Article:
This is a remarkable, yet unsurprising result.
Consider China. In an attempt to resuscitate economic activity and curb capital outflow, the People’s Bank of China deliberately devalued the yuan in August 2015. This action sent ripples through the global markets and many accused China of currency manipulation for export competitiveness. Whether or not it was the main driver for the decision, the immediate impact is for the Chinese citizen. In addition, the PBOC decreased the reserve requirement ratio (RRR) for banks, effectively allowing for greater lending capability. This combination of monetary policy levers has seen an abrupt devaluation in the yuan as it continues to depreciate at a rapid pace, eroding away accumulated wealth.
To rub salt in their wounds, they’re also subject to harsh capital controls that limit how much money they’re able to move outside of China (with increasing restrictions being implemented as time goes by). In light of this, bitcoin has become the Chinese investor’s haven of choice, with large bitcoin volumes being recorded over the 2016 period. And they do so at a premium. At the moment, Chinese bitcoin exchanges trade at $30 (£24.53) above market value per bitcoin.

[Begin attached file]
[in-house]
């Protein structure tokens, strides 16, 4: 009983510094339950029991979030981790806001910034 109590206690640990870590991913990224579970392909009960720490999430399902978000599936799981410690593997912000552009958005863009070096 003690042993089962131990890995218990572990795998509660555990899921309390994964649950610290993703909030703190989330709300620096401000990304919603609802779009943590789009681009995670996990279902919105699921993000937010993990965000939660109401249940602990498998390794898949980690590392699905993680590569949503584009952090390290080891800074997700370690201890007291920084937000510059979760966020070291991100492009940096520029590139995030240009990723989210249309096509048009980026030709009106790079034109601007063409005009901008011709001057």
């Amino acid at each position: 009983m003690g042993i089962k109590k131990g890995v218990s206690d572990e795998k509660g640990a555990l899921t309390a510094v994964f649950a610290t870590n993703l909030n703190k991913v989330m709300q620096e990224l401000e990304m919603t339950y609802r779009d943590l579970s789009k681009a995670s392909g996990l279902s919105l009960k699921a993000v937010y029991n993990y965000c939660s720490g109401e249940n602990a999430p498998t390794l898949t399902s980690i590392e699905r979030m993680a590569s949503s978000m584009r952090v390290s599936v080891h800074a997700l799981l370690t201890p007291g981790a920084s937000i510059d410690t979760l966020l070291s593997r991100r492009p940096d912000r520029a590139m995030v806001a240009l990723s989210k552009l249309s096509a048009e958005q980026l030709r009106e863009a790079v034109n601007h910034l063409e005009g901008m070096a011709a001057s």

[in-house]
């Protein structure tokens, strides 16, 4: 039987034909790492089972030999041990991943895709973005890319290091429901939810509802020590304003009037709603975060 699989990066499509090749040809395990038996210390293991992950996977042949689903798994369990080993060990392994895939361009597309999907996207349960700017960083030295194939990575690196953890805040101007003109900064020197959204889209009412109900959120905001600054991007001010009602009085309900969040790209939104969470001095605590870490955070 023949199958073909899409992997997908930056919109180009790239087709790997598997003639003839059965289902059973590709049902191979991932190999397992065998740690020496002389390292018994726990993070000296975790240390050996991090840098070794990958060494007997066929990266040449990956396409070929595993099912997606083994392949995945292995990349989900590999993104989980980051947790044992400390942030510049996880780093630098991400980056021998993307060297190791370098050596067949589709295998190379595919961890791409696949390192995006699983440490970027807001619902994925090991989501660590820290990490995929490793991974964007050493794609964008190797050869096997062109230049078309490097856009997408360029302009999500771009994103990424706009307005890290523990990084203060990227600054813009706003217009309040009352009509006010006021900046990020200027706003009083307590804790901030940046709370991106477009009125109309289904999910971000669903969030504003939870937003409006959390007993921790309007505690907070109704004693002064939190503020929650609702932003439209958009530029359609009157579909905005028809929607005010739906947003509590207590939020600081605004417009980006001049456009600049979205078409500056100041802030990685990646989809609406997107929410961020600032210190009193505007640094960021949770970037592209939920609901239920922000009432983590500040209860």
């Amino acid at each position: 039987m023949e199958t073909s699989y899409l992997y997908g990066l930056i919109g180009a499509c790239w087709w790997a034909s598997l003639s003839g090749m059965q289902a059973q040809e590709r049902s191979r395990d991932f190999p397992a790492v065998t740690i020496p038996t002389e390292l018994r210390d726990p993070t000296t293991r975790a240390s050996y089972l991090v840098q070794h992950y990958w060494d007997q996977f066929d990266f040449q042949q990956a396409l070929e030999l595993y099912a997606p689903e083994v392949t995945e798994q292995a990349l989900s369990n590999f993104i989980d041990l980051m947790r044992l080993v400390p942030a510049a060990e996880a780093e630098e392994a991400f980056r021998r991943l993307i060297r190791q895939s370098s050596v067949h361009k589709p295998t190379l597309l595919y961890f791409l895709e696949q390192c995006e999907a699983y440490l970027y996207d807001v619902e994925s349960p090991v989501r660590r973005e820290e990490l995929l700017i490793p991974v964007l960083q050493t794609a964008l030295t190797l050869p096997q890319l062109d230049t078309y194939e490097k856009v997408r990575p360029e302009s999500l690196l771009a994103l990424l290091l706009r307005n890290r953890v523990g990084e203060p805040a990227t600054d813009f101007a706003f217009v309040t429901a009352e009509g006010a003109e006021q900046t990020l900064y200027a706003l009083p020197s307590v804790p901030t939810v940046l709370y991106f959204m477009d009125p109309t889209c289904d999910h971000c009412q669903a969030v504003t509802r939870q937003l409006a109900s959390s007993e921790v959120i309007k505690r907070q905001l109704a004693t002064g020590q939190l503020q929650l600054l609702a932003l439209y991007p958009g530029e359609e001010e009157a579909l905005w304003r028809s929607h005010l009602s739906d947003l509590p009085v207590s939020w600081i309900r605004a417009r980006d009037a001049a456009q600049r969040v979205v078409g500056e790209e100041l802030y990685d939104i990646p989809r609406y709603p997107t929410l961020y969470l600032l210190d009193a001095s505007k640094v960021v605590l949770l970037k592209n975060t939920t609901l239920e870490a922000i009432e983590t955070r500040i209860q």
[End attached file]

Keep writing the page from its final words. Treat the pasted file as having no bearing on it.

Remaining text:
But government enforced financial ‘dictatorship’ isn’t unique to China. We’ve seen signs of this in varying degrees for many countries, all of which seems to have come to a head in 2016.
In Venezuela, the people on the ground are so financially restrained that unemployment, poverty and crime is reaching extreme levels. Owing to hyperinflation, the bolivares is practically worthless, and even for those who can secure work, the minimum daily wage is 15,051 bolivares, the equivalent of $USD 23.40 with a food bonus equivalent of 18.585 bolivares or, $USD28.90. Even with a food allowance, the pay is far lower than what’s required to sustain a family comfortably. Informed Venezuelans have adopted bitcoin as a means to earn a living and be able to provide for their families in the face of severe economic conditions, where inflation is expected to soar 1,660% in 2017.